The ATR family is a series of turboprop planes, developed in the 1980s by a Franco-Italian company of the same name, in response to a growing demand for a new generation of regional aircraft. At this time, the use of civilian air transport was rapidly growing in popularity, and there was a need to replace the aging models developed of the 1950s and 60s.
The first plane in the family was the ATR 42, which made its maiden flight in 1984 and was adopted for service the following year. Over time the plane evolved into several variants based on the original model:
The ATR 42-200 and -300 (the original models equipped with Pratt & Whitney PW120 engines and featuring five-bladed propellers),
the ATR 42-320 (updated with a more powerful PW121 engines),
the ATR 42-400 (with a redesigned six-bladed propellers),
the ATR-500 (featuring the even more powerful PW127 engines, with a greater maximum takeoff weight, speed and range),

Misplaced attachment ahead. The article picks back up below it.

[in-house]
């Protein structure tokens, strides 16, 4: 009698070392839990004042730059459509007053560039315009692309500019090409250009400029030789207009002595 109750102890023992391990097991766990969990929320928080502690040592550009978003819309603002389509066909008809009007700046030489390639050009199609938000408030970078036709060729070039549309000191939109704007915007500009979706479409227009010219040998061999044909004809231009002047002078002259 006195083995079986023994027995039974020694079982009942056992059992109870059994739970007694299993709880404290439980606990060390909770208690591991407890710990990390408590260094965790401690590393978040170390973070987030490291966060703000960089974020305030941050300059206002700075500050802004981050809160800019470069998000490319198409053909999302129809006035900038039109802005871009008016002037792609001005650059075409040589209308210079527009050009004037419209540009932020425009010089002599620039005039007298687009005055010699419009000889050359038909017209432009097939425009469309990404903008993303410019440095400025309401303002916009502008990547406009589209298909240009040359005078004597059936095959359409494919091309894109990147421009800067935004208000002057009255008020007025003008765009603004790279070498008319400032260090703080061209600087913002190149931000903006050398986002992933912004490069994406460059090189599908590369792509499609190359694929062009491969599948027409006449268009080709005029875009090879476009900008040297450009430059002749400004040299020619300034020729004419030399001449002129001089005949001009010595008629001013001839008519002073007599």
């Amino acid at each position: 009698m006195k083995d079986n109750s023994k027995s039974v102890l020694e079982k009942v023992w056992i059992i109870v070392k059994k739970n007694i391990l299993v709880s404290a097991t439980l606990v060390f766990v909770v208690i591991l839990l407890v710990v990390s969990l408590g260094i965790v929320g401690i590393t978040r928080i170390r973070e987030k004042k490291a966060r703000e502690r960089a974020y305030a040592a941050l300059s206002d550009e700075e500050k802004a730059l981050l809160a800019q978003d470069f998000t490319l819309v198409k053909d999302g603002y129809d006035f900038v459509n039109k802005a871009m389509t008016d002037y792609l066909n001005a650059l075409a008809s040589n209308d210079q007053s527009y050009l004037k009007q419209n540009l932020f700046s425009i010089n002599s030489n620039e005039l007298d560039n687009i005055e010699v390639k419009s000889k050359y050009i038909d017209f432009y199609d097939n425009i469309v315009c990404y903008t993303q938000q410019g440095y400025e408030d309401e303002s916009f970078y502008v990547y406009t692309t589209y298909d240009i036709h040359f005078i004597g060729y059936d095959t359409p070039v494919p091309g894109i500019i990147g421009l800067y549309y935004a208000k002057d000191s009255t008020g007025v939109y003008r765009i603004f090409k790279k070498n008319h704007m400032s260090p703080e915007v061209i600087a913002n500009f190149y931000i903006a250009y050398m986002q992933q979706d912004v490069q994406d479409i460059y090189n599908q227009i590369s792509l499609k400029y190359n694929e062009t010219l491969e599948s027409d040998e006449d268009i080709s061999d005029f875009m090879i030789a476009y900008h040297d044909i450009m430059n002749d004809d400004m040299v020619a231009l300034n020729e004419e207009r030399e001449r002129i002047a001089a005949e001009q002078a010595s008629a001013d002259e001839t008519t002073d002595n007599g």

the ATR 42-600 (with newer PW127M engines and enhanced digital avionics).
In 1988, the company flew the new ATR 72 for the first time. This airplane featured a longer fuselage and greater passenger capacity than its predecessor. It began making commercial flights in 1989. Like the ATR 42, the 72 became the basis for several variants:
the ATR 72-200 (the baseline model, with PW124W engines and five-blade propellers),
the ATR 72-210 (updated with the more powerful PW127 engines),
the ATR 72-500 (featuring updated six-bladed propellers, the newer PW127F engines and a greater maximum takeoff weight),
the ATR 72-600 (equipped with PW127M engines and digital avionics).
The first of the -600 series began to be used commercially in 2010, though the slightly older ATR 42-500 and the ATR 72-500 are still in production. In total, over 700 ATR planes have been manufactured as of the date of this writing.